In Sun-Times Media Group Inc. v. Black, 2008 WL 2933093 (Del. Ch., July 30, 2008), read opinion here, the Delaware Chancery Court once again was called upon to address issues involving Lord Conrad Black and his onging legal battles related to his publishing empire and affiliated entities. In this latest iteration, the issue was whether Lord Black:

 was entitled to advancement  of the millions in legal fees he has incurred, in light of the particular factual and procedural posture presented,  pending his appeal of a conviction by a federal court in Chicago. Here is a link to posts about prior court decisions and factual background–as well as a video clip on this blog of part of the oral argument leading up to this instant decision. ( Hollinger, a  corporate party in several of the prior court decisions, was the former name of the entity now known as Sun-Times.)

The court’s own pithy  formulation of the issue, and the holding, is as follows:

The crux of this dispute is the meaning of the words “the final disposition of such action, suit or proceeding” in the Sun-Times bylaws and § 145(e) of the Delaware General Corporation Law (the “DGCL”). Those words describe the point after which the Sun-Times is no longer obliged to continue advancing fees and expenses to the defendants under the advancement provision in its bylaws. The Sun-Times argues that the final disposition of a criminal proceeding occurs at the time of sentencing at the trial court level. The defendants argue that the final disposition of a proceeding FN2  does not occur until the final, non-appealable conclusion to that proceeding. After considering the language of the bylaws and § 145, the parties’ course of performance under the Sun-Times bylaws, and the practical and policy considerations related to the definition of that language, I conclude that the final disposition of a proceeding in this context is the final, non-appealable conclusion to that proceeding.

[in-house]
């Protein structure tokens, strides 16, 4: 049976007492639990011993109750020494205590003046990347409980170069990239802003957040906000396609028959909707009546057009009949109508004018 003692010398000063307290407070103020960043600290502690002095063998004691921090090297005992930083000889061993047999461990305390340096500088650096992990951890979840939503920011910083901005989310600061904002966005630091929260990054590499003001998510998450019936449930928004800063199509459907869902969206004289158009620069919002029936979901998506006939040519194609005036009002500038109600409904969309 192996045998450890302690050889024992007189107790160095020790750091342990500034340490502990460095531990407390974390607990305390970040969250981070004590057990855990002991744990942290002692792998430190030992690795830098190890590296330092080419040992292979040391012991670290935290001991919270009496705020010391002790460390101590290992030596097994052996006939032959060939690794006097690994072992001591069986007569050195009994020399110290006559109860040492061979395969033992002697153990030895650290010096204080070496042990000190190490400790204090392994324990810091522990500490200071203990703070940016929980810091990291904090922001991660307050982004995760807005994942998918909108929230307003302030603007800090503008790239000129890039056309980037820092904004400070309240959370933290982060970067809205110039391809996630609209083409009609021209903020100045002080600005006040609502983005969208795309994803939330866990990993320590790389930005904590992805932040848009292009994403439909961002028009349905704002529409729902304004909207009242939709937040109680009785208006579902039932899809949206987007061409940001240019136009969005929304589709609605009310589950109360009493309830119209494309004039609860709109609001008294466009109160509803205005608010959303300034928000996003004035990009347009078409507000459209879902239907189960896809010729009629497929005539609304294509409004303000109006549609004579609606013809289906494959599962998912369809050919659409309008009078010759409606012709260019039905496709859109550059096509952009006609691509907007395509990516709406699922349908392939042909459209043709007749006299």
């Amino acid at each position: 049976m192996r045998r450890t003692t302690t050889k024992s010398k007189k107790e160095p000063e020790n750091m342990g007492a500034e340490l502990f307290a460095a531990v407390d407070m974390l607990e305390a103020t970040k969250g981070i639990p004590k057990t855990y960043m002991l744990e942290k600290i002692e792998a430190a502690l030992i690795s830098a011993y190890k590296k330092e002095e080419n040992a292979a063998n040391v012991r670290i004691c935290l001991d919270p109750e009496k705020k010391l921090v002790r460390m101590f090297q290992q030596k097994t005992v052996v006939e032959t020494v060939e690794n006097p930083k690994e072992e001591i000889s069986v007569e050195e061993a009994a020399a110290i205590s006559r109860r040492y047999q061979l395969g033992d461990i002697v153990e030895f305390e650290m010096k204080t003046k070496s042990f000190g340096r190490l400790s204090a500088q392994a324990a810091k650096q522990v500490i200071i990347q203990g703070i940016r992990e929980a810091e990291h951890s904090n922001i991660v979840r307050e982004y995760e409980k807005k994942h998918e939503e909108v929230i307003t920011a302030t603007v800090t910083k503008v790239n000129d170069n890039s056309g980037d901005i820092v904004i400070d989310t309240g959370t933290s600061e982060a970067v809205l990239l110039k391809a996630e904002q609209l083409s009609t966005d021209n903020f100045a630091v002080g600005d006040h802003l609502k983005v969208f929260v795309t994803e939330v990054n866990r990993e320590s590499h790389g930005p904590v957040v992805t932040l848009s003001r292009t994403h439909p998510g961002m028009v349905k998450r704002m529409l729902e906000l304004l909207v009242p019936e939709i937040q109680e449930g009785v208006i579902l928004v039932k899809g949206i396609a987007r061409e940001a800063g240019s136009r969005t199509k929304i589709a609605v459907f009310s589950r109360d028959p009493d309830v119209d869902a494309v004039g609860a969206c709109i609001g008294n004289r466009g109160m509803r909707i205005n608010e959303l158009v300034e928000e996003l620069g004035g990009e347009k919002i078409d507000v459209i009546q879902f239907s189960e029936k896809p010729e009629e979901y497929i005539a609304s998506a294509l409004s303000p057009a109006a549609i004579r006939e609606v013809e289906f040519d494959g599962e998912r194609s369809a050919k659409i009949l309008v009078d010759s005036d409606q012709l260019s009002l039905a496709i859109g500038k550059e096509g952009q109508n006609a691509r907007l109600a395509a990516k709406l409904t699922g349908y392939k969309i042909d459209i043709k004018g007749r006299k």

This thorough decision (over 70 pages in its original format) could be the subject of a law review article instead of a short blog post. For now, I can only whet your appetite to read the whole magnum opus at the above link.  In technical terms, this is red meat for the cage of anyone who has reason to (or wants to) keep up to date on the cutting edge developments in the law relating to the rights (and defenses) to advancement of legal expenses for former directors of a company.

The court referred to the far-ranging importance of the specific issue decided, with the following description of what it was called upon to decide: